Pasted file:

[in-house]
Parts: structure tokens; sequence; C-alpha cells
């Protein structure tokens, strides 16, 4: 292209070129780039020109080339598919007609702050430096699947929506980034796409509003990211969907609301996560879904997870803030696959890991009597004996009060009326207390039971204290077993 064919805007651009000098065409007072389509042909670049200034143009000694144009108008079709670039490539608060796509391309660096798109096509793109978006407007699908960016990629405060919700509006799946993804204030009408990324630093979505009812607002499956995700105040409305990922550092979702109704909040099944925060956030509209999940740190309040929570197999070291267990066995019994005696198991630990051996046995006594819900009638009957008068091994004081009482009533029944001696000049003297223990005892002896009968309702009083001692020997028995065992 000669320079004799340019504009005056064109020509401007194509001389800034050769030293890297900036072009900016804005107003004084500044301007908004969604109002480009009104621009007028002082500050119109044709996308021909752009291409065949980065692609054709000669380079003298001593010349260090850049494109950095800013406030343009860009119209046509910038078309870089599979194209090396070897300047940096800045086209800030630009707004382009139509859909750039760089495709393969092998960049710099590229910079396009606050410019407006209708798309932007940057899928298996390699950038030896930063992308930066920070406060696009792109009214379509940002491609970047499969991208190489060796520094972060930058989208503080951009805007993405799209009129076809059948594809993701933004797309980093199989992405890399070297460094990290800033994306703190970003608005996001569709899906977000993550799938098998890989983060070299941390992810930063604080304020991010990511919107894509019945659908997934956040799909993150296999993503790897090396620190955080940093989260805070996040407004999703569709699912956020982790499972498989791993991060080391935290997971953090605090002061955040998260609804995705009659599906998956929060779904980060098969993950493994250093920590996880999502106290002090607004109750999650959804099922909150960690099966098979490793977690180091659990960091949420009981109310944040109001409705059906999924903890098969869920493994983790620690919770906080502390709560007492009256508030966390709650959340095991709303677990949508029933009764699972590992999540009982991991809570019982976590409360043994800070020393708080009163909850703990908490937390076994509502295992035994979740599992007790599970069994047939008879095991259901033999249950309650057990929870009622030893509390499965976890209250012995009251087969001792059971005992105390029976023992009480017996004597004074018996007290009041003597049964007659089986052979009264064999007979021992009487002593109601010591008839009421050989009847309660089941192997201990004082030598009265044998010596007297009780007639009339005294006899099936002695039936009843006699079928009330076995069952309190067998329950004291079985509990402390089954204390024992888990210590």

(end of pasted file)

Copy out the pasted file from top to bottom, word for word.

[in-house]
Parts: structure tokens; sequence; C-alpha cells
């Protein structure tokens, strides 16, 4: 292209070129780039020109080339598919007609702050430096699947929506980034796409509003990211969907609301996560879904997870803030696959890991009597004996009060009326207390039971204290077993 064919805007651009000098065409007072389509042909670049200034143009000694144009108008079709670039490539608060796509391309660096798109096509793109978006407007699908960016990629405060919700509006799946993804204030009408990324630093979505009812607002499956995700105040409305990922550092979702109704909040099944925060956030509209999940740190309040929570197999070291267990066995019994005696198991630990051996046995006594819900009638009957008068091994004081009482009533029944001696000049003297223990005892002896009968309702009083001692020997028995065992 000669320079004799340019504009005056064109020509401007194509001389800034050769030293890297900036072009900016804005107003004084500044301007908004969604109002480009009104621009007028002082500050119109044709996308021909752009291409065949980065692609054709000669380079003298001593010349260090850049494109950095800013406030343009860009119209046509910038078309870089599979194209090396070897300047940096800045086209800030630009707004382009139509859909750039760089495709393969092998960049710099590229910079396009606050410019407006209708798309932007940057899928298996390699950038030896930063992308930066920070406060696009792109009214379509940002491609970047499969991208190489060796520094972060930058989208503080951009805007993405799209009129076809059948594809993701933004797309980093199989992405890399070297460094990290800033994306703190970003608005996001569709899906977000993550799938098998890989983060070299941390992810930063604080304020991010990511919107894509019945659908997934956040799909993150296999993503790897090396620190955080940093989260805070996040407004999703569709699912956020982790499972498989791993991060080391935290997971953090605090002061955040998260609804995705009659599906998956929060779904980060098969993950493994250093920590996880999502106290002090607004109750999650959804099922909150960690099966098979490793977690180091659990960091949420009981109310944040109001409705059906999924903890098969869920493994983790620690919770906080502390709560007492009256508030966390709650959340095991709303677990949508029933009764699972590992999540009982991991809570019982976590409360043994800070020393708080009163909850703990908490937390076994509502295992035994979740599992007790599970069994047939008879095991259901033999249950309650057990929870009622030893509390499965976890209250012995009251087969001792059971005992105390029976023992009480017996004597004074018996007290009041003597049964007659089986052979009264064999007979021992009487002593109601010591008839009421050989009847309660089941192997201990004082030598009265044998010596007297009780007639009339005294006899099936002695039936009843006699079928009330076995069952309190067998329950004291079985509990402390089954204390024992888990210590």